SCOTT SIMON, host: This is WEEKEND EDITION from NPR News. I'm Scott Simon. President Barack Obama is set to deliver a major speech on jobs next week. His task will be even more challenging after yesterday's devastating monthly government jobs report. U.S. Labor Department says there was no job growth for the first time in a year - none. And unemployment was unimproved, staying at 9.1 percent. Coming up, we'll hear how the depressed job market is affecting young workers. First, we're joined by NPR's White House correspondent Scott Horsley. Scott, thanks for being with us.

SCOTT HORSLEY: My pleasure.

SIMON: And let's start with those ugly and dispiriting jobs numbers. No net growth in August.

HORSLEY: You said it, Scott. A big goose egg. Now, private employers did add some workers to their payrolls - some 17,000 of them across the country - but those gains were completely offset by cutbacks on the government's side. So, on the whole, the economy added no new jobs in August and we still have millions of unemployed people in the country. Making matters worse, the already lackluster job gains we thought we seen in June and July were revised downward by nearly 60,000 workers.

SIMON: Is anybody talking about a recession?

HORSLEY: Certainly that word is one you're hearing. So far, it does not appear the economy's actually shrinking, but it's certainly not growing in a healthy way and in the way that most people care about, which is jobs. Even the people who are lucky enough to be working aren't going to like this report, because when you have this much slack in the labor market, it's very hard for anyone else to get a pay raise. And indeed, the Labor Department reported that the average hourly earnings for people who were working decreased in August. The average number of hours worked also inched down. So, all in all, this was a very gloomy picture for people who'd like to see more money in their paycheck, as well as those who'd just like to see a paycheck after what for many of them has been many months on the unemployment line.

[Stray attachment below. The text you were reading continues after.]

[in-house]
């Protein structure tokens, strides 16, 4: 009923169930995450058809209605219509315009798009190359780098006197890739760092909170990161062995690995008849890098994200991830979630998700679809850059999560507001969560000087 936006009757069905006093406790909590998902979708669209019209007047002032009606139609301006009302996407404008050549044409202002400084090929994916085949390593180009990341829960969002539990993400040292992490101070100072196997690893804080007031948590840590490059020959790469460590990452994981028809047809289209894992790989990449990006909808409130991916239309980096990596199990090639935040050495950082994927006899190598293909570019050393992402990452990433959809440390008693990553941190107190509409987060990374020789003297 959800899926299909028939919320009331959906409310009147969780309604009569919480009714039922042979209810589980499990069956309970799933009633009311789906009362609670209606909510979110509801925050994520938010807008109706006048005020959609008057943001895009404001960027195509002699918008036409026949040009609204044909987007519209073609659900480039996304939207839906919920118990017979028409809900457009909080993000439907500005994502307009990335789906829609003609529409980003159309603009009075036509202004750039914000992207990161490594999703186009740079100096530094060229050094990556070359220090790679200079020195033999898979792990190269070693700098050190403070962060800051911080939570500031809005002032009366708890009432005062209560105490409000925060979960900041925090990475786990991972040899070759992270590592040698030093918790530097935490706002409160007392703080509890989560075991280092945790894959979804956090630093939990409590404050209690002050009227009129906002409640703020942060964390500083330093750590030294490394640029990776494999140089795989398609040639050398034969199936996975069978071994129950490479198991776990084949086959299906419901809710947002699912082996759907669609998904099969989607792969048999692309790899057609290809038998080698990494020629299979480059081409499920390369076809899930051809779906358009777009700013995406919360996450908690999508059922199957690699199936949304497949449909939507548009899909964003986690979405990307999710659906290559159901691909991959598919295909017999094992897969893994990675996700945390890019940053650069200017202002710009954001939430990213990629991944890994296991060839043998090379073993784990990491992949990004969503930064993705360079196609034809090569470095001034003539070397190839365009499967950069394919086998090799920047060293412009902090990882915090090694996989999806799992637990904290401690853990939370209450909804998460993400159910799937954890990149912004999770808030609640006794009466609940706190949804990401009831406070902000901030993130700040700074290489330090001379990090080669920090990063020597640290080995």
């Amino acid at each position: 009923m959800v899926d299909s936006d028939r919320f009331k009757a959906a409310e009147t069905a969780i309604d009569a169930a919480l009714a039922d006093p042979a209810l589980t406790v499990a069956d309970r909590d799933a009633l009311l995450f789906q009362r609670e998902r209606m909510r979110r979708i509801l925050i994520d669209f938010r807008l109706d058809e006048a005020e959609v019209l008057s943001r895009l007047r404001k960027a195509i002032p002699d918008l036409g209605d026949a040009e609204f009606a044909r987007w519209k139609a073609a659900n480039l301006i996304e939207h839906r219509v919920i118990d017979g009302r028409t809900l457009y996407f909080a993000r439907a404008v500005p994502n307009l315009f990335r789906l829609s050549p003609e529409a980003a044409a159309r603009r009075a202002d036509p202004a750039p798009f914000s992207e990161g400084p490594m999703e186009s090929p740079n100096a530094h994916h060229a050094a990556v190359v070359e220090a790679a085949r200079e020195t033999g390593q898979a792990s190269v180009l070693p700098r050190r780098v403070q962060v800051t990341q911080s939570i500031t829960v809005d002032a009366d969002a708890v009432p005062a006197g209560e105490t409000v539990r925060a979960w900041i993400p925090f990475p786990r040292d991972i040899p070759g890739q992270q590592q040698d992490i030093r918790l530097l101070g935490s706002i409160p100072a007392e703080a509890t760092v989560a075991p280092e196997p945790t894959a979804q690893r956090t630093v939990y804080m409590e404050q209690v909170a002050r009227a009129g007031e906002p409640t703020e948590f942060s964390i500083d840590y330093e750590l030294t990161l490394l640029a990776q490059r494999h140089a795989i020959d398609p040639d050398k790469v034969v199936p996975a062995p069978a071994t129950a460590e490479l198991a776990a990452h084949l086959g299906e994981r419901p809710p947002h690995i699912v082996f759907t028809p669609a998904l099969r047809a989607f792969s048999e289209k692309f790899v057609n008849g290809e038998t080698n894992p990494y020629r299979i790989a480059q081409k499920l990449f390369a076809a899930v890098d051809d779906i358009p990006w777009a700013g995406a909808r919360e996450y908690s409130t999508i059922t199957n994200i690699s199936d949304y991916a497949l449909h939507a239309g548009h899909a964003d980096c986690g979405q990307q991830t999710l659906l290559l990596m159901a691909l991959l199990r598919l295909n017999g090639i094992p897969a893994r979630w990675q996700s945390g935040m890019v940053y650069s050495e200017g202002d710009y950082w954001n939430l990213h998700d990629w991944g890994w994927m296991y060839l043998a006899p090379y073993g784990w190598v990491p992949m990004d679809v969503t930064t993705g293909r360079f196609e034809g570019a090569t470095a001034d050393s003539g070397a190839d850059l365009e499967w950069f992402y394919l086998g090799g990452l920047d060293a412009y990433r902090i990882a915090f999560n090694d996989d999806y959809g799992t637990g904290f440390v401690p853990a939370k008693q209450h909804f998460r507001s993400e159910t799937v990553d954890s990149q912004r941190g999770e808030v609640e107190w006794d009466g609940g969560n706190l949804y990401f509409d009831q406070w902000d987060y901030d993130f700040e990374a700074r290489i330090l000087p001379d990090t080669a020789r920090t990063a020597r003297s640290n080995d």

SIMON: Of course, the president was already set up to give that major speech to the nation and Congress on Thursday. He'll talk about jobs. Any indication about what will be there?

HORSLEY: Well, aides say the president's going to outline a plan to meaningfully increase job growth over the next 12 to 18 months. So, that means this is going to be some kind of short-term shot in the arm and they hope it will be one that actually contains some serious medicine. We don't know what all the details are, but Mr. Obama is likely to call for some extension of the payroll tax cut that was put in place for this year, as well as some additional tax incentives for companies that hire new workers. He'll also talk about increasing federal funding to support public works projects so that unemployed construction crews can go to work repairing roads and bridges and schools and that sort of thing, and some kind of training assistance for people who'd been out of work for a long time.

SIMON: Given the fact that they had a hard time agreeing on a date for the speech, what are the prospects for the president's proposals getting through congress?

HORSLEY: Well, not great. There are some pieces of what he's going to talk about that might get a look. We did hear from House Republican leader Eric Cantor today who said Republicans favor programs to train long-time unemployed workers, like the one in Georgia, so that might be an opportunity for cooperation. Also, President Obama extended an olive branch to Republicans yesterday when he halted some proposed regulations on ozone, the kind of rule that the GOP likes to say kill jobs. So, there may be some areas where they can cooperate. But on the whole, as you say, these two parties are very far apart, and that political polarization is making the economic recovery that much harder.

SIMON: NPR's Scott Horsley. Thanks so much.

HORSLEY: My pleasure.

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